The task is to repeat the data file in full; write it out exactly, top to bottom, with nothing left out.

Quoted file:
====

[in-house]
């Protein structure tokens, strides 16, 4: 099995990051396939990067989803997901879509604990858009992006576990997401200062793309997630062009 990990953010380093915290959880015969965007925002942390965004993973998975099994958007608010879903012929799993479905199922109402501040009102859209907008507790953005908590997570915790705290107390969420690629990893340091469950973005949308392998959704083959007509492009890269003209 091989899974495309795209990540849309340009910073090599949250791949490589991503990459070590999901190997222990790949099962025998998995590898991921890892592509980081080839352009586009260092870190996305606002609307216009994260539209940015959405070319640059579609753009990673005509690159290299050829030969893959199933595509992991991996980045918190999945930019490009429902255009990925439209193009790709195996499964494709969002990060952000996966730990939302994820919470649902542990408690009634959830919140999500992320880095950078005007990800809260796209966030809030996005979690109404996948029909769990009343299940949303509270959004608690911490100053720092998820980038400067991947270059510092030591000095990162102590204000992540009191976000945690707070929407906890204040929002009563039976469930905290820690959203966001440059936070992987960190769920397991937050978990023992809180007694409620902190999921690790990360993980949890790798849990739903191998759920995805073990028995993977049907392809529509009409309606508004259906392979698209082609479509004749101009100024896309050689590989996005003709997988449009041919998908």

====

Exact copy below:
[in-house]
């Protein structure tokens, strides 16, 4: 099995990051396939990067989803997901879509604990858009992006576990997401200062793309997630062009 990990953010380093915290959880015969965007925002942390965004993973998975099994958007608010879903012929799993479905199922109402501040009102859209907008507790953005908590997570915790705290107390969420690629990893340091469950973005949308392998959704083959007509492009890269003209 091989899974495309795209990540849309340009910073090599949250791949490589991503990459070590999901190997222990790949099962025998998995590898991921890892592509980081080839352009586009260092870190996305606002609307216009994260539209940015959405070319640059579609753009990673005509690159290299050829030969893959199933595509992991991996980045918190999945930019490009429902255009990925439209193009790709195996499964494709969002990060952000996966730990939302994820919470649902542990408690009634959830919140999500992320880095950078005007990800809260796209966030809030996005979690109404996948029909769990009343299940949303509270959004608690911490100053720092998820980038400067991947270059510092030591000095990162102590204000992540009191976000945690707070929407906890204040929002009563039976469930905290820690959203966001440059936070992987960190769920397991937050978990023992809180007694409620902190999921690790990360993980949890790798849990739903191998759920995805073990028995993977049907392809529509009409309606508004259906392979698209082609479509004749101009100024896309050689590989996005003709997988449009041919998908």